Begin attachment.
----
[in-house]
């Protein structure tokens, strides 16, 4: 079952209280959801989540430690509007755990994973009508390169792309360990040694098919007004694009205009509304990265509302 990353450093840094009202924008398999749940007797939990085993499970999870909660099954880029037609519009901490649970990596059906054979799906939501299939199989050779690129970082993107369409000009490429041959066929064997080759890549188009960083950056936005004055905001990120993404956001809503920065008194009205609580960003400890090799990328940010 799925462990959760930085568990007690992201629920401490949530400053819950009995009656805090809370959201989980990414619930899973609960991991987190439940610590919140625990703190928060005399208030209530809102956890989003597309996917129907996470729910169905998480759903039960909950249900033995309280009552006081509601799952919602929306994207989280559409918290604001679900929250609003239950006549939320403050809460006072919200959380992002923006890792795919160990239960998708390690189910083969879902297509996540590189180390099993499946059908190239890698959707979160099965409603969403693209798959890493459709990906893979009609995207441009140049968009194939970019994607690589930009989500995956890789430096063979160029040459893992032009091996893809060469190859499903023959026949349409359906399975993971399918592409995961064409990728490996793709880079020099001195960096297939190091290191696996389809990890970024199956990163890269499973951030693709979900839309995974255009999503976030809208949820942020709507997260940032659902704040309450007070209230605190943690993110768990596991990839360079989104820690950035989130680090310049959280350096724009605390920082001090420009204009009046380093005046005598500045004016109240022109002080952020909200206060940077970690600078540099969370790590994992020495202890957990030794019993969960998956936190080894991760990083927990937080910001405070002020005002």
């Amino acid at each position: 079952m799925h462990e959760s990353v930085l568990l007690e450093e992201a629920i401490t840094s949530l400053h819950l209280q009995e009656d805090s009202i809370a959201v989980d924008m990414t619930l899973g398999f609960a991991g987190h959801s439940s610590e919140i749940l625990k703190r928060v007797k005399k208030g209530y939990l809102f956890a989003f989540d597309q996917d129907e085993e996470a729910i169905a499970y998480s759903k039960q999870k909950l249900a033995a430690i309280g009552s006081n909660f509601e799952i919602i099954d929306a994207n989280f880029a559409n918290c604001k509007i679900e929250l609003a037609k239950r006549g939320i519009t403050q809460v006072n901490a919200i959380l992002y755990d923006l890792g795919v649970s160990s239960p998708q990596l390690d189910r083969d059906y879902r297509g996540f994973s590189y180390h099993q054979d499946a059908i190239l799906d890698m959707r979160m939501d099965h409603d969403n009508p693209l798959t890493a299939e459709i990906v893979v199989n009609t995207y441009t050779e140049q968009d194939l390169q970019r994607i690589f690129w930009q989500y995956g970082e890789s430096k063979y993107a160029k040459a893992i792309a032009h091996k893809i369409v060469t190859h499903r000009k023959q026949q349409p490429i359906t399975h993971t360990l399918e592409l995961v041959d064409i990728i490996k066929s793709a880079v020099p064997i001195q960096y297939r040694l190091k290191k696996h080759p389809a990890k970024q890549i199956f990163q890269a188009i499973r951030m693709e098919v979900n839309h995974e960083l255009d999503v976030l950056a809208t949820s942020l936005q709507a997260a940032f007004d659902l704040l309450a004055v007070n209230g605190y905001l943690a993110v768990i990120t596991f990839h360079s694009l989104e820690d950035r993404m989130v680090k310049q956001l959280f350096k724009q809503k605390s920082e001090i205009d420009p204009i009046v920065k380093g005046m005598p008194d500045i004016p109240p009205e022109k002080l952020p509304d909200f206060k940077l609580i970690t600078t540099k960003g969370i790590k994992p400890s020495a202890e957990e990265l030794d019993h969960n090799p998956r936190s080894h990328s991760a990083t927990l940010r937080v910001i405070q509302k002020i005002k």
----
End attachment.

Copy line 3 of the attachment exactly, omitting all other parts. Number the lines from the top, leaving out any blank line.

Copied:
């Amino acid at each position: 079952m799925h462990e959760s990353v930085l568990l007690e450093e992201a629920i401490t840094s949530l400053h819950l209280q009995e009656d805090s009202i809370a959201v989980d924008m990414t619930l899973g398999f609960a991991g987190h959801s439940s610590e919140i749940l625990k703190r928060v007797k005399k208030g209530y939990l809102f956890a989003f989540d597309q996917d129907e085993e996470a729910i169905a499970y998480s759903k039960q999870k909950l249900a033995a430690i309280g009552s006081n909660f509601e799952i919602i099954d929306a994207n989280f880029a559409n918290c604001k509007i679900e929250l609003a037609k239950r006549g939320i519009t403050q809460v006072n901490a919200i959380l992002y755990d923006l890792g795919v649970s160990s239960p998708q990596l390690d189910r083969d059906y879902r297509g996540f994973s590189y180390h099993q054979d499946a059908i190239l799906d890698m959707r979160m939501d099965h409603d969403n009508p693209l798959t890493a299939e459709i990906v893979v199989n009609t995207y441009t050779e140049q968009d194939l390169q970019r994607i690589f690129w930009q989500y995956g970082e890789s430096k063979y993107a160029k040459a893992i792309a032009h091996k893809i369409v060469t190859h499903r000009k023959q026949q349409p490429i359906t399975h993971t360990l399918e592409l995961v041959d064409i990728i490996k066929s793709a880079v020099p064997i001195q960096y297939r040694l190091k290191k696996h080759p389809a990890k970024q890549i199956f990163q890269a188009i499973r951030m693709e098919v979900n839309h995974e960083l255009d999503v976030l950056a809208t949820s942020l936005q709507a997260a940032f007004d659902l704040l309450a004055v007070n209230g605190y905001l943690a993110v768990i990120t596991f990839h360079s694009l989104e820690d950035r993404m989130v680090k310049q956001l959280f350096k724009q809503k605390s920082e001090i205009d420009p204009i009046v920065k380093g005046m005598p008194d500045i004016p109240p009205e022109k002080l952020p509304d909200f206060k940077l609580i970690t600078t540099k960003g969370i790590k994992p400890s020495a202890e957990e990265l030794d019993h969960n090799p998956r936190s080894h990328s991760a990083t927990l940010r937080v910001i405070q509302k002020i005002k």